I Wait

My grandson and I write letters back and forth to each other. We write a series of letters in a book, which we then put in the mail. The book arrives after Canada Post has taken the longest possible route to deliver it. Like a game of tag, you’re it is tucked inside the envelope. I often write him letters in my head when I’m drifting off to sleep at night. I like to think the messages become airborne, released from my sleeping brain to catch the prevailing wind, to circle the planet, to eventually come to rest on him, that he might know that I was thinking of him, dreaming of our walks to school when he held my hand. He didn’t hold my hand every walk to school when I was with him because Linden is not always a morning person. Like his mother, it takes a few hours to become himself in the full meaning of his being. But the mornings his mittened hand found mine, I was airlifted, floating just above the ground, my winter boots hardly touching the sidewalk. The thing is, what you know as a grandmother and don’t know as a mother, is that it passes so very quickly, too quickly, and hand holding can vanish as swiftly as finger painting and loose teeth and learning to ride a bike and being tucked into bed at night, everything solved by a moment on your knee.

In our letters, we share what we’ve been up to, what we are thinking, and what we are happy about and sometimes we write about what makes us sad. Everything is allowed and I try to slip him the wee bits of wisdom I have acquired from my small but valuable life. I repeat the valuable part of that sentence over in my head, hoping one day it will stick.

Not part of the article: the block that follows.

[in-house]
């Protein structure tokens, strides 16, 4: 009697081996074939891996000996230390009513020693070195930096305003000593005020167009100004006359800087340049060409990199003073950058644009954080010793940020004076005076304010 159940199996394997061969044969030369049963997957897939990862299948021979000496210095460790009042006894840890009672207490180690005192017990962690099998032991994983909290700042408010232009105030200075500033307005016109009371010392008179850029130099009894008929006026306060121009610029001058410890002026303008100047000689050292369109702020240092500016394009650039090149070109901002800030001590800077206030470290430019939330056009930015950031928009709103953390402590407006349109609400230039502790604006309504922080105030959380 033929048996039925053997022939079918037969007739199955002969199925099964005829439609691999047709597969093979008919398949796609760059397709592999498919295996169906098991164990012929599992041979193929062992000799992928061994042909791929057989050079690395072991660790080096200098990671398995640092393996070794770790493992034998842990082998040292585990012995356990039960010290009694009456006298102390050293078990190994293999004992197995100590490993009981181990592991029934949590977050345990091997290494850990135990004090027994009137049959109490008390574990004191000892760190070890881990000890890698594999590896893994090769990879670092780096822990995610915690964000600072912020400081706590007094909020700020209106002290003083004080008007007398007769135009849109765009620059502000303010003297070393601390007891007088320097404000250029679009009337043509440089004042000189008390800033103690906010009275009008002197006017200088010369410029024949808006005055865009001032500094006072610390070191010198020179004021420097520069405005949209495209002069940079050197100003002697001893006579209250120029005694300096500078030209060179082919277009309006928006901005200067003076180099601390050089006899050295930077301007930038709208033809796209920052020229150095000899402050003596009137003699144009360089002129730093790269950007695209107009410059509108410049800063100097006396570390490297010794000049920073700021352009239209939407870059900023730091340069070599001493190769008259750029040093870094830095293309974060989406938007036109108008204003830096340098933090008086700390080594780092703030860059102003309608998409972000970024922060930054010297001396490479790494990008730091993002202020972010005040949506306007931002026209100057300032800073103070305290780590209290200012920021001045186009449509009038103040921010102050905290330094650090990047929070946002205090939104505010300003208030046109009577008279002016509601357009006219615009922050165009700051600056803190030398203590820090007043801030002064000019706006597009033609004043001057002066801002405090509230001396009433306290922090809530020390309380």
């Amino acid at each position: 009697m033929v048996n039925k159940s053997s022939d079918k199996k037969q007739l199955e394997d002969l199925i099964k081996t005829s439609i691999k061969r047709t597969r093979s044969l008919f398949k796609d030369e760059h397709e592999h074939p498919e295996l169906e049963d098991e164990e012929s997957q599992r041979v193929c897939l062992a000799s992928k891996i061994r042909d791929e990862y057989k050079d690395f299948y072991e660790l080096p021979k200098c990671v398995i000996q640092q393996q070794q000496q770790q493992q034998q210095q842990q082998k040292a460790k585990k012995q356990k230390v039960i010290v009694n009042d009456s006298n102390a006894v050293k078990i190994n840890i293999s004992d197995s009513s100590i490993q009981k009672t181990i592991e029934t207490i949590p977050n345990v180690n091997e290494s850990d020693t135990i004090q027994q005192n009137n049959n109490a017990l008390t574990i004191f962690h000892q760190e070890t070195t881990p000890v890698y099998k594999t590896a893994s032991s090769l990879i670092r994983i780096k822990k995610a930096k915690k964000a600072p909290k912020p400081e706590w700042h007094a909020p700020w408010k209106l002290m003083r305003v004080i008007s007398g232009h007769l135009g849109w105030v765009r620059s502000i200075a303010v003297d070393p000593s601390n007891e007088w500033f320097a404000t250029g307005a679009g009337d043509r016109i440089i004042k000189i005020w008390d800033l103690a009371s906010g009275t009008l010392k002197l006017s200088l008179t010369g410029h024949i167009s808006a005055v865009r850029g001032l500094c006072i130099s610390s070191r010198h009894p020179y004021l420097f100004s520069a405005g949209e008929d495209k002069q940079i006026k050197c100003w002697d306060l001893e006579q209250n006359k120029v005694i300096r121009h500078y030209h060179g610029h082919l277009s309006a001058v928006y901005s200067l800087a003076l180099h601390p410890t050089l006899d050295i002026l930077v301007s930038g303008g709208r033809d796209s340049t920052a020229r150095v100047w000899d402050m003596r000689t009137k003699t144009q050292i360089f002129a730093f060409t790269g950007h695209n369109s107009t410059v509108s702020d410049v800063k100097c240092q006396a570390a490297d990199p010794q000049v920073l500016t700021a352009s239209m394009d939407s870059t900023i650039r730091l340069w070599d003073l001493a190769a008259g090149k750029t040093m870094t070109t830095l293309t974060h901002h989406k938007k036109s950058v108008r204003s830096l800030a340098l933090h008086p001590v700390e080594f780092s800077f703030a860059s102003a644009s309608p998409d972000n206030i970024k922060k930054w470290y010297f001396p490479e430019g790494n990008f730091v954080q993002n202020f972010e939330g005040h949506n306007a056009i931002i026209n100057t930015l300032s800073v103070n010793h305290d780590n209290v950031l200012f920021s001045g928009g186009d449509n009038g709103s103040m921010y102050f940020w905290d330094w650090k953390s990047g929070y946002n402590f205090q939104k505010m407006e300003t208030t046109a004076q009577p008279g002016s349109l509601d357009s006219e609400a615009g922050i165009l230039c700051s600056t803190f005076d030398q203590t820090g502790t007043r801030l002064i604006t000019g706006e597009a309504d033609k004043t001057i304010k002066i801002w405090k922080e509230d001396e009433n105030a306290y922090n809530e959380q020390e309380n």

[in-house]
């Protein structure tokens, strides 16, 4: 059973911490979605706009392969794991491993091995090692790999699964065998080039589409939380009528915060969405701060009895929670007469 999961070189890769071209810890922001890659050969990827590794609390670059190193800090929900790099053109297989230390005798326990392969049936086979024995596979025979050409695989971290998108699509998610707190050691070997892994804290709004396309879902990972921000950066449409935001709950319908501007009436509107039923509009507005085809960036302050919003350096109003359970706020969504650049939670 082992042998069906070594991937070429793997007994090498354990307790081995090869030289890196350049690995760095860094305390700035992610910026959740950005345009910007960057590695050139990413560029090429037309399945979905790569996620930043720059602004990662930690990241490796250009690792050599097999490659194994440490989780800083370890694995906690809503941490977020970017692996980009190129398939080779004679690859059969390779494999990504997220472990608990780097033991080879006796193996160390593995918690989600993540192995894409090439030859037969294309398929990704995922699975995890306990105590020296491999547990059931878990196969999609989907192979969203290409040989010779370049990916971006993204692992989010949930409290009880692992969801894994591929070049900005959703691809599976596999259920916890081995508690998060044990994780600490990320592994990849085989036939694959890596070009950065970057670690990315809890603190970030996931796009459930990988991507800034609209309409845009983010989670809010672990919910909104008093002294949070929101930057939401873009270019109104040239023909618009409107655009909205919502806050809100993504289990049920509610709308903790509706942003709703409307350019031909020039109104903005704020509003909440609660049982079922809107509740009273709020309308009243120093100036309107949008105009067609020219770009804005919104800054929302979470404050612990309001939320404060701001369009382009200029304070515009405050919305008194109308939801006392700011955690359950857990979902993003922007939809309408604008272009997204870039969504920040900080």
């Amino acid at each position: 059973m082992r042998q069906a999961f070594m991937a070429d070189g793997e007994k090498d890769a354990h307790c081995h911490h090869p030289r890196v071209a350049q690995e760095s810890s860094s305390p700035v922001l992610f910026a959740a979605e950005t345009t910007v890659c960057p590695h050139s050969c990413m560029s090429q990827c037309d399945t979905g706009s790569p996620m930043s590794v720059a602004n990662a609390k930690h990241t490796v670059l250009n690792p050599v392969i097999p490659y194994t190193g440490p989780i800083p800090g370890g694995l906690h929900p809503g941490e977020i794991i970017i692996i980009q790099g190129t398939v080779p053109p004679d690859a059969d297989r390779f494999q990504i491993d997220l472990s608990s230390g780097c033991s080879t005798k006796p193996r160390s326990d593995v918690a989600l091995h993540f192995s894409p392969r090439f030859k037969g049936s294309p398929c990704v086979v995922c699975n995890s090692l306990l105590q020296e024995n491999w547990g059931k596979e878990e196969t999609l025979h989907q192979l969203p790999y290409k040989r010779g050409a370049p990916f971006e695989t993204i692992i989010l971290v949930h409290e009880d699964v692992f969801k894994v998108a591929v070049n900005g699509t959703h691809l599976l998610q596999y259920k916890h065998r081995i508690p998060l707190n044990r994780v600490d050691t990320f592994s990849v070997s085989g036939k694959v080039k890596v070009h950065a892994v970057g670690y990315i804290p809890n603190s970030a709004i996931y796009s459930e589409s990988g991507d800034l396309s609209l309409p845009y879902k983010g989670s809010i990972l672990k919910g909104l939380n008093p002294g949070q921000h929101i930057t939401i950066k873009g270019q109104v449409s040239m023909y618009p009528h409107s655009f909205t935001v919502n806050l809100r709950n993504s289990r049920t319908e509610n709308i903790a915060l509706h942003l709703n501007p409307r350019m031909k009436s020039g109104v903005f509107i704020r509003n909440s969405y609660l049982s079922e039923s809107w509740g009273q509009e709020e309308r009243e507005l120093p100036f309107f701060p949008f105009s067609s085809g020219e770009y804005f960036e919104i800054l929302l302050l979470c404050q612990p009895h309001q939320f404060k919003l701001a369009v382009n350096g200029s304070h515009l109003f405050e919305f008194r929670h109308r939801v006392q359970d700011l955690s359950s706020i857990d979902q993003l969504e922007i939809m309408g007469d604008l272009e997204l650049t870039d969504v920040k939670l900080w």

I watched my favourite movie last night in hopes of calming my cough. I won’t bore you with the details of the cough. Sigh. The movie is About Time. I’ve written about this movie before. I’ve watched it no less than a dozen times and that is probably a serious under-estimation. It is the ticket to open the door to contentment and all being well with the world. Though temporary, it is a guaranteed remedy for everything that troubles me. It is that kind of movie, that makes me a bit better after I’ve watched it, a little more dialled in to being the best version of myself. And, like always … it got me thinking.

The thing about art, in whatever form it happens to be, is its power to change us, to move us, to inspire us, to educate us. And we find ourselves saying that it was that kind of movie, or that kind of book, or that kind of song, or that kind of day, that changed us, just a little, made us better than we were before we watched, or read, or listened. It isn’t the same movie or the same book or the same song for everyone. That’s why art comes in so many different containers, with so many different combinations of colour, and notes, and words.

In my favourite movie, at its end, when I’m just breathing slowly and savouring the lessons and the wisdom, Tim walks his five-year-old daughter Posy to school. Posy goes toward the door and turns the corner and disappears. Tim waits. She pops out waving at him, knowing he’d still be there. She disappears again. He waits. The sequence is repeated and then she is gone, all the children heading indoors. But still, he waits and counts to some number in his head, until he’s certain. Then he goes.

I walk Linden to school when I am visiting him, a walk that feels uphill both ways some days. We say our goodbyes at the foot of the concrete steps that lead to the level of the school yard. He marches off, lost in his own thoughts, perhaps contemplating what is in his lunch, or who he will play with that day. I wait. He keeps walking and disappears around the hedge. I wait some more. Children and families brush by me, and still I wait. Because just once, he might come back to check and I’ll be there still, waiting. I’ll wave and my wave will say to him … have the very best of all days.

When the bell has rung, I turn and walk home. I never want to miss the opportunity, that chance to be there when he looks back. Not ever.